But the genetic analysis had revealed a new mystery — one that scientists hadn’t even thought to contemplate. Scientists had often compared the extinct bird to the wedge-tailed eagle, the largest extant raptor in Australia. It was an obvious candidate for the eagle’s closest living relative. Instead, the genes showed a closer link to the booted eagle and the little eagle, species that both weigh around 2 pounds. (The little eagle, as its name implies, is one of the smallest species of eagle alive today.)
This discovery suggested that Haast’s eagle had made a gigantic leap in size from its closest relatives: a 15-fold increase in just 2 million years. That’s a “staggering” rate of change, as Knapp put it in a recent paper. Rapid changes in size have been observed in dogs, but that’s a process driven by human selection. Knapp says he knows of no other instance where natural selection led to such substantial growth over such a short period. It is possible that all three eagles share a not-yet-known ancestral species whose size lay somewhere in the middle; its descendants could have morphed in different directions. But Knapp thinks this scenario less likely. The first wayward eagles, blown across the Tasman Sea in a day-or-two journey from Australia, would have landed in conditions that favored ever-larger birds.
Knapp notes that other raptors, perhaps owls or falcons, could have fed on the islands’ smallest birds. But there were plenty of moa running around, ranging in size from turkeys to ostriches — too big to be picked off by most raptors. “That’s huge amounts of meat that isn’t taken,” Knapp says. Such a scenario would have quickly selected for the largest eagles, who would have had the easiest time consuming such prey.
Knapp is now turning toward the smallest scales of this mystery: By comparing the genomes of various eagle species, he wants to identify precisely which genes changed to facilitate the rapid growth of Haast’s eagles. “Finding out how that works on the molecular level, that’s really the next step,” he says.
Another bird in hand
Already, though, the eagle genetics have helped to deepen our understanding of New Zealand’s ecological history. A second extinct New Zealand bird, known as Eyles’s harrier, is the largest known harrier in history. But it’s not just superlative size that makes this bird reminiscent of Haast’s eagle: The great harrier also appears to have evolved from a smaller bird. The closest living relative of Eyles’s harrier was nearly five times smaller, Knapp and colleagues reported in 2019. And the two harrier species appear to have split apart from their shared ancestor roughly 2.4 million years ago — relatively close to the divergence time of Haast’s eagle.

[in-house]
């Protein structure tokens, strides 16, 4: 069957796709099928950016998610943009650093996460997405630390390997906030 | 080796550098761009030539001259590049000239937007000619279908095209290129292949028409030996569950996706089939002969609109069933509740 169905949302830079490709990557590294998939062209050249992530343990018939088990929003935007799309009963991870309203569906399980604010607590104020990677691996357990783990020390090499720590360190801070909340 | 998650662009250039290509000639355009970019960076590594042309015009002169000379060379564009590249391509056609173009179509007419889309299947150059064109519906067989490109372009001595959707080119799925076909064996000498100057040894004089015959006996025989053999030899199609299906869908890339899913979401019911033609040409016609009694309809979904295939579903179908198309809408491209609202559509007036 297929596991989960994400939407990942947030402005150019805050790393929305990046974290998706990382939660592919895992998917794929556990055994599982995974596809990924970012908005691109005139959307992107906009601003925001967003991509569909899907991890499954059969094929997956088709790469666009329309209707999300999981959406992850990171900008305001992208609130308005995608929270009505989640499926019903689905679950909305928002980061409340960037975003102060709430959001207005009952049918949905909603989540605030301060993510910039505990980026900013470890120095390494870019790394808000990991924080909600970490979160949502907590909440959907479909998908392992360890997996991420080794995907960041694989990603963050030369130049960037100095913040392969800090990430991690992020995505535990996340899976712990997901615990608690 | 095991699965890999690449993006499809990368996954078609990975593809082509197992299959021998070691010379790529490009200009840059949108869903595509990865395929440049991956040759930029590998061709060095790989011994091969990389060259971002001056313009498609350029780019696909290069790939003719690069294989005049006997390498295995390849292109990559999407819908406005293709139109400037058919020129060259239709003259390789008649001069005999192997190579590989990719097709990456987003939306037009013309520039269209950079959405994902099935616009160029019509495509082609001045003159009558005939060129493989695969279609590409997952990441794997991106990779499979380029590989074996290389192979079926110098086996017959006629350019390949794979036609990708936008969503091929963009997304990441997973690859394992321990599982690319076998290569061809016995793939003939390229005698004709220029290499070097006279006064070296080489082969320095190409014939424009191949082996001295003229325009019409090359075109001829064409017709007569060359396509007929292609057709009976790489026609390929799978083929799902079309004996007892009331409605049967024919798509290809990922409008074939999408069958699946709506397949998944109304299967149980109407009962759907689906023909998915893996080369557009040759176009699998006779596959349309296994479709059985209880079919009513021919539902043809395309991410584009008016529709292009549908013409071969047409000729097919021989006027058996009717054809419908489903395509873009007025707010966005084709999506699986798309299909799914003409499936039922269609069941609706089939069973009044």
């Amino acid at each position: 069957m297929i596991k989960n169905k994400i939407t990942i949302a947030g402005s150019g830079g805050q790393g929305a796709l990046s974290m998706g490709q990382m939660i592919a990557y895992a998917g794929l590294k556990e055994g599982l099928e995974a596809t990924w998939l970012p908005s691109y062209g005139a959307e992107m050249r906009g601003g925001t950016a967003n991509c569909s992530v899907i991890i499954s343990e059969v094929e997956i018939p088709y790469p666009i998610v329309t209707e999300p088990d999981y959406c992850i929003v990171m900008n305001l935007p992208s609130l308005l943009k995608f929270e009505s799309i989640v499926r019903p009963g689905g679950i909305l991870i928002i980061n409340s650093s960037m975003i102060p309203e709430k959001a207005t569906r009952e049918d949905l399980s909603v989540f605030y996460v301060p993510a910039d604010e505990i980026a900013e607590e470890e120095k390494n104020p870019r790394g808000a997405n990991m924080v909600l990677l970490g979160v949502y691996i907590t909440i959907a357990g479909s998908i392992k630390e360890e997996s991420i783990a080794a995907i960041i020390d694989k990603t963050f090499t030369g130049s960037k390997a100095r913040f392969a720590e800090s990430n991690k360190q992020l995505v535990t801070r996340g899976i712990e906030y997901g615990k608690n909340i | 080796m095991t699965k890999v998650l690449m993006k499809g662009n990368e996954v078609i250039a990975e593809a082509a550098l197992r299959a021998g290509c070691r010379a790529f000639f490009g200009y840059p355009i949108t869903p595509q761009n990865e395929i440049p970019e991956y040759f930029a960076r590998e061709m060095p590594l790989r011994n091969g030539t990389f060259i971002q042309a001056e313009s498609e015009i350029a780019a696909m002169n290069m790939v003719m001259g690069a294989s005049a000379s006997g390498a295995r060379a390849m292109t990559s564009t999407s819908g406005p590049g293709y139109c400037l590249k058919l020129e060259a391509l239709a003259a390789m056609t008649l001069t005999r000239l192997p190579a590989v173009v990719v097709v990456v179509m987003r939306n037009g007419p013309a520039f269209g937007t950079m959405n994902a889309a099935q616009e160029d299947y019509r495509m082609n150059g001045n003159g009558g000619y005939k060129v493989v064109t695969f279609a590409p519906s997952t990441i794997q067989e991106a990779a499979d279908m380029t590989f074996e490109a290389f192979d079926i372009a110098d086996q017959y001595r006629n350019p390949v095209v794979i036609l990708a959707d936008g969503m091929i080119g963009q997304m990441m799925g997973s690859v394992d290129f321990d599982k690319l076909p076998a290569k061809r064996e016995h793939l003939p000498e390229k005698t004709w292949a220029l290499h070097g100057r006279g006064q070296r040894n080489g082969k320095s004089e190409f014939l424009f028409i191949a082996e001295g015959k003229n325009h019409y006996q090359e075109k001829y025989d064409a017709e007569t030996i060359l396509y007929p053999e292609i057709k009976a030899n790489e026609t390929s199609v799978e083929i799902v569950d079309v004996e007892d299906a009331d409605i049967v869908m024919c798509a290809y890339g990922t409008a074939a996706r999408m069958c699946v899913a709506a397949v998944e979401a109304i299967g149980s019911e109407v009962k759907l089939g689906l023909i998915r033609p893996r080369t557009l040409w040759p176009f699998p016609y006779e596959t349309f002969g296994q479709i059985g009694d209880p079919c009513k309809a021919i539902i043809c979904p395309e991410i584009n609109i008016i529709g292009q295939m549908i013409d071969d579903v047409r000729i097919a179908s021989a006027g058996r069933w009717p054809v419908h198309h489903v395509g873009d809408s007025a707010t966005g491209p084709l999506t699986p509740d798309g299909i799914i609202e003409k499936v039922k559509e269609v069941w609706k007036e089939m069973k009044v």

As Knapp was preparing to speak at a conference about this work, he became intrigued by the shared timing. So he looked for other examples of similar divergence times. “I found a lot of them,” he says. As he began to contemplate this “suspicious clustering,” as he calls it, his colleague Paul Scofield pointed out one more commonality: The recent migrants were all open-habitat species.
The two scientists, along with other colleagues, developed a hypothesis, which they published in 2019 in Frontiers in Ecology and Evolution: A wave of avian invaders arrived in New Zealand in a relatively short period, thanks to geological and climatic change that reshaped the islands’ habitat.
Around 10 million years ago, Australia began to grow arid. New Zealand, meanwhile, remained heavily forested — at least until 2.5 million years ago, when the ice ages began. Then large swaths of the islands cooled, causing glaciers to blossom atop New Zealand’s mountains and killing some forests. Suddenly, the islands featured extensive fields of grass: a brand-new habitat.
Knapp uses Haast’s eagle and Eyles’s harrier as case studies in a paper published in the 2021 Annual Review of Ecology, Evolution, and Systematics; these are illustrative examples of “natural invasions,” he thinks. Australian species cross the Tasman Sea quite often, but they typically struggle to compete against the islands’ existing species. But when cooler temperatures killed some forests, these new arrivals found a familiar ecological niche — one that no New Zealand species had yet evolved to fill.
This process was entirely natural, but it has implications for conservation. It’s well known that human beings can carry species across the globe — directly causing biological invasions. But the way that Haast’s eagle and Eyles’s harrier arrived suggests a more subtle role human beings can play: We too can alter habitat. We open and close ecological niches. By doing so, we can indirectly lure species into new geographies.
Much of New Zealand’s forest has been burned since the first people arrived, creating even more open habitat. Around half the islands’ bird species were wiped out after humans arrived in New Zealand — including Haast’s eagle and Eyles’s harrier — opening new niches. Now, history is repeating. Over the past several centuries, New Zealand has become home to the Australian bittern, the white-faced heron, the welcome swallow.
“The same thing that we see 2.5 million years ago is happening right now, again,” Knapp says.
The one thing that’s never mysterious about Haast’s eagle is what species wiped it out. Perhaps the eagles were hunted. Certainly, the moa were, which would be enough to doom the predator. “If you're evolving to fit a specific and very rare niche, then you have a hard time when that niche is gone,” Knapp says. One way or another, human beings take the blame.
So while you could take the recent wave of Australian immigrants as a reminder that ecosystems adapt — that life goes on as new species fill the gap — this story is also cautionary. Evolutionary history is full of strange twists and turns, but also dead ends.